However grotesque might have been the action in many of its aspects, whatever weaknesses haunted the initiative taken when compared to its ultimate goal, the obstruction of Biden’s presidency and the return of Trump to the White House, this was an attempt by paramilitary forces to take political power into their hands and bring in their revered leader by violent means.
Many on the right and left hurry to call this “fascist” because what happened amounted in their eyes to a coup d’Etat. But not all coups are fascist, far from it. No, it was because the Trump movement already had the characteristics of fascism in the process of becoming that the assault of the mob is a lightning that threw a glare on the world situation, beyond the American context. This instantaneous conversion of the deniers of Trump’s fascism is thus an indication of their earlier confusion.
The debate is now over. It can and must be said with certitude that the family of movements that harp on the nationalism and nativism of the masses and try to impose a new and entirely different orientation to the politics of their country in at least the United States and a multitude of European countries can best be understood as an original form of emerging fascism. That scourge of the interwar years of the 20th century has come back to haunt the world once again, albeit following a different trajectory in its struggle for power.
This is a painful defeat for the “populism” school, as well as the soft left in America who, starting with the Democratic Socialists of America, did not even suspect that we are passing through extraordinary times and bet all their stakes on the vote for the candidate of the Democratic Party. It is also a stinging warning to those in the so-called Trotskyist camp, whether post-Leninist, centrist or revolutionary Marxist, who stubbornly denied the rise of fascism up until that fateful day when the development of practical life refuted their preconceptions.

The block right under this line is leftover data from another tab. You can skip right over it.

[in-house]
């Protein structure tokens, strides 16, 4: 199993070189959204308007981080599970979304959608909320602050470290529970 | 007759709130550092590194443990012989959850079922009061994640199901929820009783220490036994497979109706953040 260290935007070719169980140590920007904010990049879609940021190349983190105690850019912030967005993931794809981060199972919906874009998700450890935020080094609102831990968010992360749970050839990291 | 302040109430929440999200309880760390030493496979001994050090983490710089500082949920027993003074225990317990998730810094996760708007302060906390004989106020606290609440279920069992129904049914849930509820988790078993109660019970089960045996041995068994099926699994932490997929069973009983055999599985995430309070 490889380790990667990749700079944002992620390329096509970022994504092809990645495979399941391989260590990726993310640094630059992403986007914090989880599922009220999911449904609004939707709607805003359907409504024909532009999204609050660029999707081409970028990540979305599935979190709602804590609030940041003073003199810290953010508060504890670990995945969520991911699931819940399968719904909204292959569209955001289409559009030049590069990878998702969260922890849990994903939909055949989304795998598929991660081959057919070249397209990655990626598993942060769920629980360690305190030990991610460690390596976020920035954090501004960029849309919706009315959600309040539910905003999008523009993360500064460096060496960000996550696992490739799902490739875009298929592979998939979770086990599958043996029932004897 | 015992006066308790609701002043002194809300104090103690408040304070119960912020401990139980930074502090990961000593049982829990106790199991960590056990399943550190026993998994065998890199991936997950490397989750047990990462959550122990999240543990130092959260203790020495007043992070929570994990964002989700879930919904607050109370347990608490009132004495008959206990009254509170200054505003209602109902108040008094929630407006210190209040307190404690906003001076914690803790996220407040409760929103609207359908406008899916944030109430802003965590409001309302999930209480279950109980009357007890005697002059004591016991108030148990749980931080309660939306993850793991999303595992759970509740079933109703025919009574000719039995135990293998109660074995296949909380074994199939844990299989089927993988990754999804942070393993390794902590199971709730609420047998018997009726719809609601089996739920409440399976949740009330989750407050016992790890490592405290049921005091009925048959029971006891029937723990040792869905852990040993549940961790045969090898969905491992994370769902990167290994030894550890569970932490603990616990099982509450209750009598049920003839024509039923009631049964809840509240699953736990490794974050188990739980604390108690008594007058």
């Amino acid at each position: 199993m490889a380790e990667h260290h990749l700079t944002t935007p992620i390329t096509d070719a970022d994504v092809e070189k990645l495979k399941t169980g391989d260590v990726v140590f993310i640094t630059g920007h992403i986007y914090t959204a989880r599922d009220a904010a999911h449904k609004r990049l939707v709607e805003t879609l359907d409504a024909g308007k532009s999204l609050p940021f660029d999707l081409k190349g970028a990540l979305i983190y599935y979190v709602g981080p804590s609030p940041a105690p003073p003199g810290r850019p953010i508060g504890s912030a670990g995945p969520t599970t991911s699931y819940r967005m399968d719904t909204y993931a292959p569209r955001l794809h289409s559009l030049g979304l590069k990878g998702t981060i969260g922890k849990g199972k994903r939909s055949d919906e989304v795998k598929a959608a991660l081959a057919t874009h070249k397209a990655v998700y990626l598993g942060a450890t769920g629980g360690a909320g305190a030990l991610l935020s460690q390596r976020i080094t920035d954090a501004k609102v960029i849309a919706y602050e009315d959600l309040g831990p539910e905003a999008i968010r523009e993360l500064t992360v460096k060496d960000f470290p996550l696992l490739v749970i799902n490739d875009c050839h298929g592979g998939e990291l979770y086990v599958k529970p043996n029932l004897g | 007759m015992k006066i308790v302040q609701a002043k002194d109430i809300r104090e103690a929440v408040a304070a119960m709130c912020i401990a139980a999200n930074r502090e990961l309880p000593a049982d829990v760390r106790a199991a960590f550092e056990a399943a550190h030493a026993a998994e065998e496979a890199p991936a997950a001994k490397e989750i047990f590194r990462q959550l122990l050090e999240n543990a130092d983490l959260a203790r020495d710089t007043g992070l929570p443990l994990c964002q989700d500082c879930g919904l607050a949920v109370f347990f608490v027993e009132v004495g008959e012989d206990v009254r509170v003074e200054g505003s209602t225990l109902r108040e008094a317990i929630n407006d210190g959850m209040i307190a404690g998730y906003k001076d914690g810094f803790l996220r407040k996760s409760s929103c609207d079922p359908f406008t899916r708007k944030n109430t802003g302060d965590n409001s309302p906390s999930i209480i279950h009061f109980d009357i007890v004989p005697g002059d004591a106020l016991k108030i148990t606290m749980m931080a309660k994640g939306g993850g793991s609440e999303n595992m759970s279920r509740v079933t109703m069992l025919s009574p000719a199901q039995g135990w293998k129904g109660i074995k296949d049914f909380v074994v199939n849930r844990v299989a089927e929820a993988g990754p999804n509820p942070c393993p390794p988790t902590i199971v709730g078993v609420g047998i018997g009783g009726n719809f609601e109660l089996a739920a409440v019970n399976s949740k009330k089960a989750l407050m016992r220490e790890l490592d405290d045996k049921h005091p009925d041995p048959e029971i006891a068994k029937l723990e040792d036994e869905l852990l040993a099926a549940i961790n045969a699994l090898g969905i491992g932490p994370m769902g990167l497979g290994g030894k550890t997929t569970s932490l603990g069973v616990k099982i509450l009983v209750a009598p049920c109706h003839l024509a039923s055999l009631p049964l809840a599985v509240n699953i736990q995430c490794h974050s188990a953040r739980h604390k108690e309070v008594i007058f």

This article is made up of two parts. In the first part, we will draw a balance-sheet of the previous debate on Trump and his European counterparts, the Le Pens and the Salvinis. In order to do this, we will start by pointing out the specifically fascist aspects of the storming of the Capitol. We will then engage in a polemic with the dominant bourgeois school of thought on this question, the school that bases its analysis of these movements on the concept of “populism”. This will be followed by a critique of those Trotskyists that denied the fascist orientation of the movements in question, including Trump himself.
In part two, we will move on to a materialist analysis of the conditions that led to the emergence and strengthening of these movements, which we will henceforth call “proto-fascist”, a choice that will become clear in the course of the article. We have earlier explained why these movements have a fascist substance but not yet a fully fascist form, i.e. why they should be considered to be at an incomplete stage of their becoming.**What we will do in the second part of the article is to deepen that previous analysis as to why the substance of these movements is fascism by bringing in a discussion of globalisation and deglobalisation.
We will conclude by taking up as concisely as possible the question of the strategic orientation indispensable for Marxists, that is, if the proletariat and its potential allies are to defeat the rising threat of fascism in the 21st century.
* V. I. Lenin, “Speech Delivered at the All-Russia Congress of Transport Workers March 27, 1921”, Collected Works, v. 32, Moscow: Progress Publishers, 1977, p. 279.